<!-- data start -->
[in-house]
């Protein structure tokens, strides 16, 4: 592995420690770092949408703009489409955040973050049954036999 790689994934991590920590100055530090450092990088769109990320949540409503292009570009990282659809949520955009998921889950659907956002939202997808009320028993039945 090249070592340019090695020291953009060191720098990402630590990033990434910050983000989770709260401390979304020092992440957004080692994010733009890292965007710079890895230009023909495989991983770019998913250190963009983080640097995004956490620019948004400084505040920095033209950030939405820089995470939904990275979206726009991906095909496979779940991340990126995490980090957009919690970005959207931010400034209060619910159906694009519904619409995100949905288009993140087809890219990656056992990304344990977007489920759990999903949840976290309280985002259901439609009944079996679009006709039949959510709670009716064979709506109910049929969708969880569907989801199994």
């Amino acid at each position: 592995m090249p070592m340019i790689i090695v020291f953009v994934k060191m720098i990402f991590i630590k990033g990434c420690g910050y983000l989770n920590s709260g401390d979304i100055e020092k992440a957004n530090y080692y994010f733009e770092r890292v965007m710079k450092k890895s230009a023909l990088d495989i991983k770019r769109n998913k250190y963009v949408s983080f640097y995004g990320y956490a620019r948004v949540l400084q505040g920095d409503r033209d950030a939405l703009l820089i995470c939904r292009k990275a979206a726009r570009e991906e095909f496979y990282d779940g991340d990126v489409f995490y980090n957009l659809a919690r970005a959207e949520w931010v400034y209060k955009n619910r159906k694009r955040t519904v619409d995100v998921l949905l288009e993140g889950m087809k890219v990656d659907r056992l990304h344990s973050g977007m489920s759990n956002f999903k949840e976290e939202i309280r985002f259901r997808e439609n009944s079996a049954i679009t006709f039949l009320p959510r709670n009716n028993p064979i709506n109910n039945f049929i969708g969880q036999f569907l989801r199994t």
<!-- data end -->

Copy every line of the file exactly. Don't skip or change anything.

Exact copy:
[in-house]
């Protein structure tokens, strides 16, 4: 592995420690770092949408703009489409955040973050049954036999 790689994934991590920590100055530090450092990088769109990320949540409503292009570009990282659809949520955009998921889950659907956002939202997808009320028993039945 090249070592340019090695020291953009060191720098990402630590990033990434910050983000989770709260401390979304020092992440957004080692994010733009890292965007710079890895230009023909495989991983770019998913250190963009983080640097995004956490620019948004400084505040920095033209950030939405820089995470939904990275979206726009991906095909496979779940991340990126995490980090957009919690970005959207931010400034209060619910159906694009519904619409995100949905288009993140087809890219990656056992990304344990977007489920759990999903949840976290309280985002259901439609009944079996679009006709039949959510709670009716064979709506109910049929969708969880569907989801199994």
């Amino acid at each position: 592995m090249p070592m340019i790689i090695v020291f953009v994934k060191m720098i990402f991590i630590k990033g990434c420690g910050y983000l989770n920590s709260g401390d979304i100055e020092k992440a957004n530090y080692y994010f733009e770092r890292v965007m710079k450092k890895s230009a023909l990088d495989i991983k770019r769109n998913k250190y963009v949408s983080f640097y995004g990320y956490a620019r948004v949540l400084q505040g920095d409503r033209d950030a939405l703009l820089i995470c939904r292009k990275a979206a726009r570009e991906e095909f496979y990282d779940g991340d990126v489409f995490y980090n957009l659809a919690r970005a959207e949520w931010v400034y209060k955009n619910r159906k694009r955040t519904v619409d995100v998921l949905l288009e993140g889950m087809k890219v990656d659907r056992l990304h344990s973050g977007m489920s759990n956002f999903k949840e976290e939202i309280r985002f259901r997808e439609n009944s079996a049954i679009t006709f039949l009320p959510r709670n009716n028993p064979i709506n109910n039945f049929i969708g969880q036999f569907l989801r199994t």